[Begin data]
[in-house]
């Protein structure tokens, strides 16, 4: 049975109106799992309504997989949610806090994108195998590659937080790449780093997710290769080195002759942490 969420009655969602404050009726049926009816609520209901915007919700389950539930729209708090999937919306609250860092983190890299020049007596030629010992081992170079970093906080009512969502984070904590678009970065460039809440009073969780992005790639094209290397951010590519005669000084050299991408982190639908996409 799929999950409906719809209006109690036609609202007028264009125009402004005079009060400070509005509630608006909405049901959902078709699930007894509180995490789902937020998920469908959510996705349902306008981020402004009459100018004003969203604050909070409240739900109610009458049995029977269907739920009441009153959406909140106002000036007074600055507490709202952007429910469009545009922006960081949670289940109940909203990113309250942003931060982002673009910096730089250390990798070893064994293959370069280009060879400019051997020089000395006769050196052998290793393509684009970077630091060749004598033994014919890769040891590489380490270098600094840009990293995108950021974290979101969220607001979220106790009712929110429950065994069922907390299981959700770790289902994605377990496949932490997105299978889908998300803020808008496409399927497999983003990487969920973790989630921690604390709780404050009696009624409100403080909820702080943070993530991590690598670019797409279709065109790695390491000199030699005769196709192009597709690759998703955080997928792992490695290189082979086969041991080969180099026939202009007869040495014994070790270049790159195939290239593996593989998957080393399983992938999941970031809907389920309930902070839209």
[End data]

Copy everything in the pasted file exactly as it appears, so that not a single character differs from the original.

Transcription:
[in-house]
């Protein structure tokens, strides 16, 4: 049975109106799992309504997989949610806090994108195998590659937080790449780093997710290769080195002759942490 969420009655969602404050009726049926009816609520209901915007919700389950539930729209708090999937919306609250860092983190890299020049007596030629010992081992170079970093906080009512969502984070904590678009970065460039809440009073969780992005790639094209290397951010590519005669000084050299991408982190639908996409 799929999950409906719809209006109690036609609202007028264009125009402004005079009060400070509005509630608006909405049901959902078709699930007894509180995490789902937020998920469908959510996705349902306008981020402004009459100018004003969203604050909070409240739900109610009458049995029977269907739920009441009153959406909140106002000036007074600055507490709202952007429910469009545009922006960081949670289940109940909203990113309250942003931060982002673009910096730089250390990798070893064994293959370069280009060879400019051997020089000395006769050196052998290793393509684009970077630091060749004598033994014919890769040891590489380490270098600094840009990293995108950021974290979101969220607001979220106790009712929110429950065994069922907390299981959700770790289902994605377990496949932490997105299978889908998300803020808008496409399927497999983003990487969920973790989630921690604390709780404050009696009624409100403080909820702080943070993530991590690598670019797409279709065109790695390491000199030699005769196709192009597709690759998703955080997928792992490695290189082979086969041991080969180099026939202009007869040495014994070790270049790159195939290239593996593989998957080393399983992938999941970031809907389920309930902070839209």